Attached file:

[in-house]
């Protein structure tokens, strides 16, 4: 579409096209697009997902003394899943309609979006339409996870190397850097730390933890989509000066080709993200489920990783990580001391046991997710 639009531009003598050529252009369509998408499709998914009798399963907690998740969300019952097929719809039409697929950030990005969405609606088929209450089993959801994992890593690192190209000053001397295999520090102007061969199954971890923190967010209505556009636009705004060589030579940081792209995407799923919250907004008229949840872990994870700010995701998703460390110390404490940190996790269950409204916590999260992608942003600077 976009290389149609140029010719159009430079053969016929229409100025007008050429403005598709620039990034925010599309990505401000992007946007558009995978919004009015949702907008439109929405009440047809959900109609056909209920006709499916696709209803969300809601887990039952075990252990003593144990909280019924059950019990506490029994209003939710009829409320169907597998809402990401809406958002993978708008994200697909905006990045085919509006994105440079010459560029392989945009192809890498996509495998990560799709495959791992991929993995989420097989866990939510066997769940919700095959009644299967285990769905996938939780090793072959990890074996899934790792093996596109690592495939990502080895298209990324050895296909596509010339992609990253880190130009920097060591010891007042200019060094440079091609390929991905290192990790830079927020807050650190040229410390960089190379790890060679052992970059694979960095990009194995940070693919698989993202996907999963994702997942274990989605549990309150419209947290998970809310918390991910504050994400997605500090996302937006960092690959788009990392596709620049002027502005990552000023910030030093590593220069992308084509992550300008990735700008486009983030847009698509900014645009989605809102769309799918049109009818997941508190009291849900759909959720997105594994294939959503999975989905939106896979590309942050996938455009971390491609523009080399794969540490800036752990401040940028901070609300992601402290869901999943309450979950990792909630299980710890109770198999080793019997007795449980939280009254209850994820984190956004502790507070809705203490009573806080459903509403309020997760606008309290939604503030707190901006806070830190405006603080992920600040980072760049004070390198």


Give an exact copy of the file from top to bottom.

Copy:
[in-house]
């Protein structure tokens, strides 16, 4: 579409096209697009997902003394899943309609979006339409996870190397850097730390933890989509000066080709993200489920990783990580001391046991997710 639009531009003598050529252009369509998408499709998914009798399963907690998740969300019952097929719809039409697929950030990005969405609606088929209450089993959801994992890593690192190209000053001397295999520090102007061969199954971890923190967010209505556009636009705004060589030579940081792209995407799923919250907004008229949840872990994870700010995701998703460390110390404490940190996790269950409204916590999260992608942003600077 976009290389149609140029010719159009430079053969016929229409100025007008050429403005598709620039990034925010599309990505401000992007946007558009995978919004009015949702907008439109929405009440047809959900109609056909209920006709499916696709209803969300809601887990039952075990252990003593144990909280019924059950019990506490029994209003939710009829409320169907597998809402990401809406958002993978708008994200697909905006990045085919509006994105440079010459560029392989945009192809890498996509495998990560799709495959791992991929993995989420097989866990939510066997769940919700095959009644299967285990769905996938939780090793072959990890074996899934790792093996596109690592495939990502080895298209990324050895296909596509010339992609990253880190130009920097060591010891007042200019060094440079091609390929991905290192990790830079927020807050650190040229410390960089190379790890060679052992970059694979960095990009194995940070693919698989993202996907999963994702997942274990989605549990309150419209947290998970809310918390991910504050994400997605500090996302937006960092690959788009990392596709620049002027502005990552000023910030030093590593220069992308084509992550300008990735700008486009983030847009698509900014645009989605809102769309799918049109009818997941508190009291849900759909959720997105594994294939959503999975989905939106896979590309942050996938455009971390491609523009080399794969540490800036752990401040940028901070609300992601402290869901999943309450979950990792909630299980710890109770198999080793019997007795449980939280009254209850994820984190956004502790507070809705203490009573806080459903509403309020997760606008309290939604503030707190901006806070830190405006603080992920600040980072760049004070390198």